Tag Archives: crop rotation.

First Real Garden Day

I´m going to be so sore!

We were attacking the garden today, replacing fence posts; the old ones were rotten and broken (“these should last for a year” – three years ago!).  Shaping garden beds out of the remaining areas of our fenced space.  These spots have been covered with waste silage plastic (as seen in background) for a year or more, and the earth is awesomely root-free.

In other words, digging shallow trenches.  Which immediately filled with water.  Digging that is like wet concrete, clumping and dragging on the boots and shovel and resisting being dumped out of the wheelbarrow.  Especially since I´m digging to the clay layer, which will be filled in with wood chips.  Getting that topsoil off to pile on the beds, instead of supporting weeds in the aisles.

…will look like this after an infusion of wood chips

But the bugs aren’t out yet!  So it´s all glorious.  Any day now, the bugs, the peepers, and the tree buds will all pop out at once, so it´s time to enjoy the peaceful working conditions.

Can you tell I´m really into mulch?  So nice, though, to just peel off the mulch blanket and sow.

My first planting!  Spinach, two weeks late, according to my planting calendar. I felt like I should start gardening like I mean it, so I put some brain work in in the winter planning the planting schedule for starts and direct sowing, and it sure feels good now to have a simple schedule to follow.

I mapped the garden in seven areas, for crop rotation, estimated how much of X thing I want to grow, and then calc’ed back/forward from frost date and made a calendar.  Now all I have to do is follow it.  Far less thinking.  It´s nice to not be mapping each little bed for “what was in here last year/previous two?”  Tedium.

Provided my last frost date projection (guess) of May 21 is not wildly off (actual date fluctuates between Apr 30 and Jun 1 in the last five years), the planting calendar will be a wild success.

Inside, the starts are thriving.  Again with the calendar, I shouldn’t have too-leggy tomatoes and too-late celery when it´s time to transplant out, thanks to my planned and staggered starting.  Yes, I´m just now figuring this out. 

Atlas melon sprout is pushing up a huge chunk of dirt on that tiny stem
All of them like to lift up a little dirt, but not that much!


This is one bed’s worth of potatoes (I’m miffed that foreshortening is distorting this picture.  It’s a five gallon bucket, 2/3 full).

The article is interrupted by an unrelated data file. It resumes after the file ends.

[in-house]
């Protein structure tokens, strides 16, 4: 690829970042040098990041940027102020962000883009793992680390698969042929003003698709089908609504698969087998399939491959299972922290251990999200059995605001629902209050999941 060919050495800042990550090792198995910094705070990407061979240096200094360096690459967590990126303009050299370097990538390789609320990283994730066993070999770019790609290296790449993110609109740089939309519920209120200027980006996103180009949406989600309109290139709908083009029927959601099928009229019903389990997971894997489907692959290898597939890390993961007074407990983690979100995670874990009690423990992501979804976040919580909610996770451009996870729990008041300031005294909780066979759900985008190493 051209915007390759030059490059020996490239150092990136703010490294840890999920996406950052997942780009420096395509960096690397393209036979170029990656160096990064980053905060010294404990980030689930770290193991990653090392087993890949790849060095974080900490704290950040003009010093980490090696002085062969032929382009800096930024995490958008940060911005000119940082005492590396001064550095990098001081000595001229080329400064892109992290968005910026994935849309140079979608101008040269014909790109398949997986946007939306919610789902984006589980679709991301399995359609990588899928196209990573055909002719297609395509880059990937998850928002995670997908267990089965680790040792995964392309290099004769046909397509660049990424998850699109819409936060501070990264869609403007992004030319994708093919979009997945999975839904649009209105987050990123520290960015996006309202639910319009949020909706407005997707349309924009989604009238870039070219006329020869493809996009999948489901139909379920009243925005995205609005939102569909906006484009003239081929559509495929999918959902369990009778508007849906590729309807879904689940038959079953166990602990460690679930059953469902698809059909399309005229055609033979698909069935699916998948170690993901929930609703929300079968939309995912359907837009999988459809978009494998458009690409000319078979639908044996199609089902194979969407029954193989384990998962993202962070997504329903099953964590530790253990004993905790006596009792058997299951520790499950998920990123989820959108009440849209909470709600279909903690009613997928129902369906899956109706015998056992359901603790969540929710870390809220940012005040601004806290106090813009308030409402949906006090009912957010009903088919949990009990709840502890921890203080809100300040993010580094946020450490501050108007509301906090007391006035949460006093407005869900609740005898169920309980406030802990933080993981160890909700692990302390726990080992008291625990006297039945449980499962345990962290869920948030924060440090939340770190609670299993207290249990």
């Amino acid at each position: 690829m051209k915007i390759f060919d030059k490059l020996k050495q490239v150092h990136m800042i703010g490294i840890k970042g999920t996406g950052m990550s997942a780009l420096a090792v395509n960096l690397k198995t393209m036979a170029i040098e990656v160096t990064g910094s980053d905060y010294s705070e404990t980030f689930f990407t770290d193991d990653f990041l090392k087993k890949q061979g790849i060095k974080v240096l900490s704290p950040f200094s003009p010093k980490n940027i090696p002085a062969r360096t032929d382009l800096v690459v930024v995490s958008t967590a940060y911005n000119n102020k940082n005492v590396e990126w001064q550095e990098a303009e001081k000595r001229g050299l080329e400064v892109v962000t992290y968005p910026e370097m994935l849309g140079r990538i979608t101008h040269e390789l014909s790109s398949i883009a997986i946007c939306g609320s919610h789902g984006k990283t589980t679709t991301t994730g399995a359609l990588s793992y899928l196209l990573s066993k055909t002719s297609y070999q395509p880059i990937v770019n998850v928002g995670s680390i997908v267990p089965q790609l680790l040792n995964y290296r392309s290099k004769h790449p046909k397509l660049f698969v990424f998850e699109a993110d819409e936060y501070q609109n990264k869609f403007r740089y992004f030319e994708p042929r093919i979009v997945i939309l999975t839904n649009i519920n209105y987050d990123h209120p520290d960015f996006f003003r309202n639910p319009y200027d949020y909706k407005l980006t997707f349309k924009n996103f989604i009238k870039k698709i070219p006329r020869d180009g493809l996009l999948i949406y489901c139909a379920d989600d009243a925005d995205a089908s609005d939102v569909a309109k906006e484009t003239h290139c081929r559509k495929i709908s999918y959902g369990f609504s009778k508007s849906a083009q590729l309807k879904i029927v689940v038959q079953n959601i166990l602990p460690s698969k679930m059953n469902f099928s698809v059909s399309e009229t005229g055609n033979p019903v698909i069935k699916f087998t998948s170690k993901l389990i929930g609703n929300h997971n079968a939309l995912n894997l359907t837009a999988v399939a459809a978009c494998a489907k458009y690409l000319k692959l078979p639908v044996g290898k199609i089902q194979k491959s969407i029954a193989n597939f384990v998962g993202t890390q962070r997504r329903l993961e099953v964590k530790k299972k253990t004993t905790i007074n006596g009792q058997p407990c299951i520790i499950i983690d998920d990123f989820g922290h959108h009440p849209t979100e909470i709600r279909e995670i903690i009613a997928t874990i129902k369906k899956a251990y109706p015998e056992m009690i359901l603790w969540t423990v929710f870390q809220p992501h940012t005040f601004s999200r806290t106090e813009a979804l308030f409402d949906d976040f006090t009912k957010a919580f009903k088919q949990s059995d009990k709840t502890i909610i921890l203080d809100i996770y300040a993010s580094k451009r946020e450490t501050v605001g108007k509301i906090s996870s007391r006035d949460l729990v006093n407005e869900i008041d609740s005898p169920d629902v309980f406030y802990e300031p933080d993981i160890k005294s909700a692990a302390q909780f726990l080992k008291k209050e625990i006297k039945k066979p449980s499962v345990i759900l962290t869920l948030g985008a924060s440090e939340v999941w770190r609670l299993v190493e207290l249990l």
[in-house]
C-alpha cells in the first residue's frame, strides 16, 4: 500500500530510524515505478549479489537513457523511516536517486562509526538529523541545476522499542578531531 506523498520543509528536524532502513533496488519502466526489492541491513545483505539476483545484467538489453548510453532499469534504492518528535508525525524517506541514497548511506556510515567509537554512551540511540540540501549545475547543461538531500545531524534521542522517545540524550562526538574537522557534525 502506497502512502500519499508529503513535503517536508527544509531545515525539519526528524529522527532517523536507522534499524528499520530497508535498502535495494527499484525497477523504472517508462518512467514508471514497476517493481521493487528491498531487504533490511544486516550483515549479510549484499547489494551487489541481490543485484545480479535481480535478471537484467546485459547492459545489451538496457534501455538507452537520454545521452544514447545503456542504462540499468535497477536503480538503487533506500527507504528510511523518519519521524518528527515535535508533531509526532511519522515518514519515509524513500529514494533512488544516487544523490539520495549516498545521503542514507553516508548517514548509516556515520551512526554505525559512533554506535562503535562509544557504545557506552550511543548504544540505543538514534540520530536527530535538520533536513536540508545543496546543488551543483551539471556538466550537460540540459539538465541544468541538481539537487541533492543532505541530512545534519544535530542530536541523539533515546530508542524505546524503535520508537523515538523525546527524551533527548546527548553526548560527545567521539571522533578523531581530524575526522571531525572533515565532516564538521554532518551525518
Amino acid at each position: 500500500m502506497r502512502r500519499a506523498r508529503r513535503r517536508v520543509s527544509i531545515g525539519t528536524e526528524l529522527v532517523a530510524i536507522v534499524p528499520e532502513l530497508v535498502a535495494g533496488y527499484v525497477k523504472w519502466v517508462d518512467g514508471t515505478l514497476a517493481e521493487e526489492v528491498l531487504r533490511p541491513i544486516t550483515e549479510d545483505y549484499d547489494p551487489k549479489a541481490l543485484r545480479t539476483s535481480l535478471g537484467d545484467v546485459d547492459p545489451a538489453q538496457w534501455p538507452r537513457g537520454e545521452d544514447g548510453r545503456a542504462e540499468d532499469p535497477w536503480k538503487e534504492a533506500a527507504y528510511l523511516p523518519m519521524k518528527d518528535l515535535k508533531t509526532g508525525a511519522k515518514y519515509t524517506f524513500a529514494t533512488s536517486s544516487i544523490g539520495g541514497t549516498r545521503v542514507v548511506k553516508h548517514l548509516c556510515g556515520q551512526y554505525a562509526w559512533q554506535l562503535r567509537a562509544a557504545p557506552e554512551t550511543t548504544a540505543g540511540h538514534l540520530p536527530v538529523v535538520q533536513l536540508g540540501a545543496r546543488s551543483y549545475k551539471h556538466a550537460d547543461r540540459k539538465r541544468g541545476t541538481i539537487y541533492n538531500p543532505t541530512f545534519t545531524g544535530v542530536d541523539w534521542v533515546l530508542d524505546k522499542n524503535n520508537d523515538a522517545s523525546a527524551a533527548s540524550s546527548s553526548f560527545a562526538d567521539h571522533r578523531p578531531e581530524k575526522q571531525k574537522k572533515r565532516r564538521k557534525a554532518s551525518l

Not bad for a bed that I didn’t plant any potatoes in!

Or rather, I did in 2014.  These are all volunteer potatoes, from spuds that escaped the harvest last fall.  They performed about the same as the potatoes I planted deliberately.

Thence rises the question: why not plant potatoes in the fall, like garlic?  Why is this not a thing?

I suppose that it is a matter of conditions.  Last year we had a massive snow blanket that stayed all winter, so the potatoes underground were well protected from freezing and thus rotting.

This year promises a similar hard, long winter with heavy snow.  Although personally, I don’t think heavy snow equates with “hard” winter. Hard only on us people that shovel.  The snow is a cozy soothing blanket that protects much.  The wild bees and bumblebees had an amazingly good year this summer after last year’s deep snow winter.

Anyways, I may try fall planting some potatoes, if I can manage it.  Everything is an experiment.

Right now we have a cycle, since we are still in a process of breaking ground/expanding the garden:  The first year, we break beds with the broadfork, and plant potatoes in most of the new beds.   In the fall, the potatoes come out and are followed by garlic.  This means the bed is churned up well 3x (initially, planting/hilling, and harvesting potatoes), heavily mulched  for both the spuds and garlic, and fed with hen litter, etc if we have some etc, for the garlic.  The garlic will be followed by a cover crop, or two, in the second fall.  So, the soil is is good shape by the time it comes around to other crops in the third year.  After all the initial disruption, it will not be tilled again.

It’s our cycle, and we’re sticking to it.   It has arisen because we’ve observed that potatoes thrive here in the un-amended soil.  Not that that’s a surprise, potatoes loving Nova Scotia? Also, I think potatoes are under-appreciated as soil aerators, and of course, there’s a heck of a lot of soil upheaval in the process of growing them.  Heavy work.

I think there may be two more years of garden expansion, before we have a site large enough for my desires of food production, so that means in the fifth year potatoes will go in where there were potatoes before.  Every five years the soil gets forked up dramatically?  I hope that’s enough rotation.

Uncovered this little guy while digging.  Smaller than the average worm.  And NOT happy about being manhandled.
Uncovered this little guy while digging. Smaller than the average worm. And NOT happy about being manhandled.